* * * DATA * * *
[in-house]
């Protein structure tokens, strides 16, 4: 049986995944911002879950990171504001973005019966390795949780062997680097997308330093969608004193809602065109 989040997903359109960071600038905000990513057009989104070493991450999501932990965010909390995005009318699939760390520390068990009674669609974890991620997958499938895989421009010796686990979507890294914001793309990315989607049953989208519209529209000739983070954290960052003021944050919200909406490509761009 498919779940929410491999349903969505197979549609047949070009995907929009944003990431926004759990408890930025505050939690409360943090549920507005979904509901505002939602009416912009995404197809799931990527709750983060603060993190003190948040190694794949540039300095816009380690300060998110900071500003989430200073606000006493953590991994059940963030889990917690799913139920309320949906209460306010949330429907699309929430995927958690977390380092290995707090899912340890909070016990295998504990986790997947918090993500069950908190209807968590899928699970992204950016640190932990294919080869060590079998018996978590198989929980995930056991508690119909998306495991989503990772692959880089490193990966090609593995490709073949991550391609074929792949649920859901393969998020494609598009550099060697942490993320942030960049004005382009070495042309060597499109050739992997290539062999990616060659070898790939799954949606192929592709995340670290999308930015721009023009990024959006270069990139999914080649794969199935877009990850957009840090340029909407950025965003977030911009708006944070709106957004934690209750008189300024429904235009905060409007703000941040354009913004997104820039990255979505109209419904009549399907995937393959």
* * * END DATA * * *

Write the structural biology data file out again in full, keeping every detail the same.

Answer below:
[in-house]
């Protein structure tokens, strides 16, 4: 049986995944911002879950990171504001973005019966390795949780062997680097997308330093969608004193809602065109 989040997903359109960071600038905000990513057009989104070493991450999501932990965010909390995005009318699939760390520390068990009674669609974890991620997958499938895989421009010796686990979507890294914001793309990315989607049953989208519209529209000739983070954290960052003021944050919200909406490509761009 498919779940929410491999349903969505197979549609047949070009995907929009944003990431926004759990408890930025505050939690409360943090549920507005979904509901505002939602009416912009995404197809799931990527709750983060603060993190003190948040190694794949540039300095816009380690300060998110900071500003989430200073606000006493953590991994059940963030889990917690799913139920309320949906209460306010949330429907699309929430995927958690977390380092290995707090899912340890909070016990295998504990986790997947918090993500069950908190209807968590899928699970992204950016640190932990294919080869060590079998018996978590198989929980995930056991508690119909998306495991989503990772692959880089490193990966090609593995490709073949991550391609074929792949649920859901393969998020494609598009550099060697942490993320942030960049004005382009070495042309060597499109050739992997290539062999990616060659070898790939799954949606192929592709995340670290999308930015721009023009990024959006270069990139999914080649794969199935877009990850957009840090340029909407950025965003977030911009708006944070709106957004934690209750008189300024429904235009905060409007703000941040354009913004997104820039990255979505109209419904009549399907995937393959």